Works for me.
    Good luck.
     
  16. AMProducts

    AMProducts Maple Valley, WA Jerk, Ammo Manufacturer Silver Supporter

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    You still have to use lube with carbide rifle dies, otherwise they stick... I found this out the hard way the first time I was using carbide .30 carbine dies, stuck it good first try.

    You can use mica, but it's not quite as slick as it seems, it's plenty soft enough. I don't like graphite because it stains everything. I just got some mold release spray that I was going to try... it's a stearate spray and is used as a wire drawing lube and mold release agent.
     
  17. John Gault

    John Gault clackamas county Bronze Supporter Bronze Supporter

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    I did this.... above in bold.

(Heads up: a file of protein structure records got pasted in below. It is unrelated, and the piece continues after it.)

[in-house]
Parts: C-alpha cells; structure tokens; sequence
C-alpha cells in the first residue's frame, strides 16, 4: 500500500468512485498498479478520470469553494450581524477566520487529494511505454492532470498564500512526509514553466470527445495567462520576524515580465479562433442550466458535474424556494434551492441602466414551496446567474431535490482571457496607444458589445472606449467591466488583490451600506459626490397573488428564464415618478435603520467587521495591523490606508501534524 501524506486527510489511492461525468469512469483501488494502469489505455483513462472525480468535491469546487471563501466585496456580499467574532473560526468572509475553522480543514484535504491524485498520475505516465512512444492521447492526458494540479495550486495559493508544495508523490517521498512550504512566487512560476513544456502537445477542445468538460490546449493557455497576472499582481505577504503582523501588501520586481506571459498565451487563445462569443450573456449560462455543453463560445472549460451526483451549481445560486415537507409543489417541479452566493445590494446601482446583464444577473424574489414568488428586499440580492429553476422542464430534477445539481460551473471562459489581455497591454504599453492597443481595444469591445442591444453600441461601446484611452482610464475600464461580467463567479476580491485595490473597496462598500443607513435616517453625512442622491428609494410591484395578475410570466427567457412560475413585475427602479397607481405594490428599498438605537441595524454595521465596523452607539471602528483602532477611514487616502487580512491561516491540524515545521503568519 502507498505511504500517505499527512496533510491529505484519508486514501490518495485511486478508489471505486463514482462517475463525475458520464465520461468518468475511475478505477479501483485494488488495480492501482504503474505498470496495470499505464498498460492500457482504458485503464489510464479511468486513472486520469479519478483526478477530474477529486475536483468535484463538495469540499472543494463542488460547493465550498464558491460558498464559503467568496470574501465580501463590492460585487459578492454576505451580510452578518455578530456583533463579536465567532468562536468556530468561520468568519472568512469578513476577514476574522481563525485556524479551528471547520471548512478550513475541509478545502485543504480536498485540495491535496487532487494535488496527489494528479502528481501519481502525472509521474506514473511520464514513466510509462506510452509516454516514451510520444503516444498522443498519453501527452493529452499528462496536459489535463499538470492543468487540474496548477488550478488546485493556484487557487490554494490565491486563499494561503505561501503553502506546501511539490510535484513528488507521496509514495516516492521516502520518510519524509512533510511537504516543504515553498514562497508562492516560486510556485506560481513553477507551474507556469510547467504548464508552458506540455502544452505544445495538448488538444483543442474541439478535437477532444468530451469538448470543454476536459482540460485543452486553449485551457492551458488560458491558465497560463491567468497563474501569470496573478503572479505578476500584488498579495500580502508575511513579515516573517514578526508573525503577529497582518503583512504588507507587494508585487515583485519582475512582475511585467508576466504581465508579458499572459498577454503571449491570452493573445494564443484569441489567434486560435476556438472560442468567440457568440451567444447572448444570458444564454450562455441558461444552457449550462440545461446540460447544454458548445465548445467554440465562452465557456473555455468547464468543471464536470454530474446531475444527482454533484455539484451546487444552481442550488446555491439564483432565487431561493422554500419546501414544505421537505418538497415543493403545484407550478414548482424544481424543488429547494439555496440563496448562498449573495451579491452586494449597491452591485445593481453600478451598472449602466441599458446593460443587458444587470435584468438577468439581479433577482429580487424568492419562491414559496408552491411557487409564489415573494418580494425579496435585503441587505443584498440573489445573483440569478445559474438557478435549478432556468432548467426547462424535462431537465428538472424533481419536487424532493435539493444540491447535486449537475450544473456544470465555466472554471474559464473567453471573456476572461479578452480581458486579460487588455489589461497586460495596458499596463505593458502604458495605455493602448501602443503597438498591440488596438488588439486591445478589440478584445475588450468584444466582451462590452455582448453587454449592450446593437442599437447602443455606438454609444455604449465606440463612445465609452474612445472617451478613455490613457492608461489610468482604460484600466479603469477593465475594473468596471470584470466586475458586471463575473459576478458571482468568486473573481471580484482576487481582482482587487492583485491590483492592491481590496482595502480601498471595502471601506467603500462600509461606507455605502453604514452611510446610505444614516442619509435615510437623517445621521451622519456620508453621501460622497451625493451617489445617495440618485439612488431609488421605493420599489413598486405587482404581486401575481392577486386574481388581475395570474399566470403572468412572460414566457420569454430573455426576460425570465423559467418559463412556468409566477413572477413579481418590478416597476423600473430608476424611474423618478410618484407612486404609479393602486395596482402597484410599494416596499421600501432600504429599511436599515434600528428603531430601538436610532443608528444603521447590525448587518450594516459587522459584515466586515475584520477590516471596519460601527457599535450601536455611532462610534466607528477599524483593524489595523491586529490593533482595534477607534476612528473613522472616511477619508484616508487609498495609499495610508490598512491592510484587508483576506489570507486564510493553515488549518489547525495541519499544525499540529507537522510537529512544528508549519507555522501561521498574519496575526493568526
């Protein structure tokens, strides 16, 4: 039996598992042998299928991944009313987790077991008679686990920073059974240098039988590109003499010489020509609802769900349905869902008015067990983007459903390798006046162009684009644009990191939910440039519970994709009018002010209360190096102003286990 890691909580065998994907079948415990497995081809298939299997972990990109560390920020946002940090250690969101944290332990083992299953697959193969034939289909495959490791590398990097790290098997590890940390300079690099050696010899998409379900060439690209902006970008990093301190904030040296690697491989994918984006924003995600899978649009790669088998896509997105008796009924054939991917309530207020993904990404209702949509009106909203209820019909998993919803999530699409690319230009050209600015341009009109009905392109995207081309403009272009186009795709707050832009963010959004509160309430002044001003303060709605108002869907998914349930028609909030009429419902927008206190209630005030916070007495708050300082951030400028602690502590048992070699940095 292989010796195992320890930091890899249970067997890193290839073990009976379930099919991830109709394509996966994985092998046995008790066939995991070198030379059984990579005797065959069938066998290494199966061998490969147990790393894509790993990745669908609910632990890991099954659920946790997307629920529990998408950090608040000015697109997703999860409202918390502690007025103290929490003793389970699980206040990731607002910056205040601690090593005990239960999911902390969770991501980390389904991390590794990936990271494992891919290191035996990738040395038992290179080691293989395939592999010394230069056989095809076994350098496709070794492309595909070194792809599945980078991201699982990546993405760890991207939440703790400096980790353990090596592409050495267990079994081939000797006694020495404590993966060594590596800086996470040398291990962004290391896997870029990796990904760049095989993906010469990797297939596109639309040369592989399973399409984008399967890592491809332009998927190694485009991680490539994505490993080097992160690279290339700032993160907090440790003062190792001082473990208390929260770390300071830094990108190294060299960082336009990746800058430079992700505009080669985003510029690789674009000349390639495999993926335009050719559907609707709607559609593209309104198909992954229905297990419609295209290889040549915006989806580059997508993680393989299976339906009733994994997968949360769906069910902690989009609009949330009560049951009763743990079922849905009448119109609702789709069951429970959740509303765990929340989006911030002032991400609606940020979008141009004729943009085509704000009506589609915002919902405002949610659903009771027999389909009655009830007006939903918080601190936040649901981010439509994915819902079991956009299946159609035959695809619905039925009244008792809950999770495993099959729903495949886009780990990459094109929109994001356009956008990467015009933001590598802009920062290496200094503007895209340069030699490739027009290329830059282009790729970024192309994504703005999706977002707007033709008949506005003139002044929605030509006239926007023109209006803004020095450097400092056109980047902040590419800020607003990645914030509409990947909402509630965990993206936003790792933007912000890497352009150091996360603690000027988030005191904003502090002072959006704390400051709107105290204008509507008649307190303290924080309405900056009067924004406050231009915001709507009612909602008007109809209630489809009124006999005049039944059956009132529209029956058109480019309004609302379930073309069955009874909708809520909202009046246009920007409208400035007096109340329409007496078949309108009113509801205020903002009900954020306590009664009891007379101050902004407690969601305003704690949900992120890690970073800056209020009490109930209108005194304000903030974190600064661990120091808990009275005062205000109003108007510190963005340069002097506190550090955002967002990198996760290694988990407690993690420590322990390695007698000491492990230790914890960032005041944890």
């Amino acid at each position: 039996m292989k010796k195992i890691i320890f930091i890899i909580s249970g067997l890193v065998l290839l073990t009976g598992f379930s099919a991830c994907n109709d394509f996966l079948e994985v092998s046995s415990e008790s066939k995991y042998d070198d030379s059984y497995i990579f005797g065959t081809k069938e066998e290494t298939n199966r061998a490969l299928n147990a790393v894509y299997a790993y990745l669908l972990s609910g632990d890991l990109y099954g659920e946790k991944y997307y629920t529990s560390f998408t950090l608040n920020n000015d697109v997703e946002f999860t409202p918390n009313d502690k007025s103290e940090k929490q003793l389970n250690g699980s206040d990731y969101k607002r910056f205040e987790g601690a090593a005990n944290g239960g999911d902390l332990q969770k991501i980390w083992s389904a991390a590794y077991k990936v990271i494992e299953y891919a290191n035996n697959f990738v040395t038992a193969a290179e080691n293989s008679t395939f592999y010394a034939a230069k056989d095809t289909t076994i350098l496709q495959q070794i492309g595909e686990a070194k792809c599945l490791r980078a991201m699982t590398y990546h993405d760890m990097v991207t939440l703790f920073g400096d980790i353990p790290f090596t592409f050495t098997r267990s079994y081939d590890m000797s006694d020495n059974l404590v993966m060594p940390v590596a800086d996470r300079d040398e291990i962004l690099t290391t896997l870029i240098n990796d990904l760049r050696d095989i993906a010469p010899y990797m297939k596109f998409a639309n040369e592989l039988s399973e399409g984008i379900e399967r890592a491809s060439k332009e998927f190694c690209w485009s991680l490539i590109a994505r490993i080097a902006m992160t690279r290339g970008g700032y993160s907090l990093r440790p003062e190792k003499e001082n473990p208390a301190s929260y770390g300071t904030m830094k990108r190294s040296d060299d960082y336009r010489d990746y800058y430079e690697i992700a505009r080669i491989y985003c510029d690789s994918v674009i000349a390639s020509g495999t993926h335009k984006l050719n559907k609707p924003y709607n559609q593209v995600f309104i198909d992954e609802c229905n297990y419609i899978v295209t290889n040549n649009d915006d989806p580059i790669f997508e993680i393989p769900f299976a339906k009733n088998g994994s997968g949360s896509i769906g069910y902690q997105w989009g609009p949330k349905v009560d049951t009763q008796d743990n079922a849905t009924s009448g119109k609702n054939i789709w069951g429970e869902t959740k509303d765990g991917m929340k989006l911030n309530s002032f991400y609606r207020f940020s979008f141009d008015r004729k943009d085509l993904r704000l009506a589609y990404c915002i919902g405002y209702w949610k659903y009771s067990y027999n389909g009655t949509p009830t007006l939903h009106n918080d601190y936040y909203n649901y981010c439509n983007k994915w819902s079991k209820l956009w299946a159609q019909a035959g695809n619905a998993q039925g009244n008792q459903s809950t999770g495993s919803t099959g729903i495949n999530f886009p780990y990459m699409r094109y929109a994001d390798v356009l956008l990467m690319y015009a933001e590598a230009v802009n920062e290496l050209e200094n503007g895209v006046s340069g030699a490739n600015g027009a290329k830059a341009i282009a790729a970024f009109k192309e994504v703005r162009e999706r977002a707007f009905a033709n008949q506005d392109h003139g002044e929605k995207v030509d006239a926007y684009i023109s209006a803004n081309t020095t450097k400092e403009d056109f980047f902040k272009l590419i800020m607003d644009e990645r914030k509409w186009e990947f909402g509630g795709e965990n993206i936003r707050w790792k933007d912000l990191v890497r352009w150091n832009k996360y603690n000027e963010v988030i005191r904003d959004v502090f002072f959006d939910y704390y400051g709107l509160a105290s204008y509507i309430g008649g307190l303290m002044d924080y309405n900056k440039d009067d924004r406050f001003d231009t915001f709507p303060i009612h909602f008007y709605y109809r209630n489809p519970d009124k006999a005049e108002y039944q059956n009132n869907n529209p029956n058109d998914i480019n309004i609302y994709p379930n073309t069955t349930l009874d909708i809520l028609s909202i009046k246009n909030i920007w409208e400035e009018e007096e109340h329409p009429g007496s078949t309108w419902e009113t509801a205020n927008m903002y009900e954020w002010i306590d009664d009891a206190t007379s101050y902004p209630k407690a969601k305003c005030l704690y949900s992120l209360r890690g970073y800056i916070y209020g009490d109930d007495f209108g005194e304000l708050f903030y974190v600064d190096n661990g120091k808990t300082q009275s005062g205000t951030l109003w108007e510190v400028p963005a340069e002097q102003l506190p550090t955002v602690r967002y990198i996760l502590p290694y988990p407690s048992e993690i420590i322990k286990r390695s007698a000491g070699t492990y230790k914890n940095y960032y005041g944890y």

Put up 50 rounds with NO problems...
    I got lots of good feedback guys and I may incorporate other suggestions down the line including different lube types.
     
    cooper likes this.
  18. RVTECH

    RVTECH LaPine Well-Known Member

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    I went to spray lube many years ago and find with careful aim a quick spritz does it with no lube at all getting inside the case. However I usually do a quick secondary cleaning of my brass prior to finishing but the spay lube I use (RCBS) nearly dries completely and a quick wipe would probably be all I need. The secondary cleaning is mostly so I have dry cases that will not collect dust if they sit around a while before being reloaded.
     
  19. PotshotJim

    PotshotJim Oregon Member

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    I tumble the cases, deprime/resize, swage and clean the primer pocket, trim, debur/chamfer, tumble again, prime, load, seat and crimp. I don't care how long it takes, the results are what matter to me.
    It's like cookies, I make them with a little love in each cartridge :)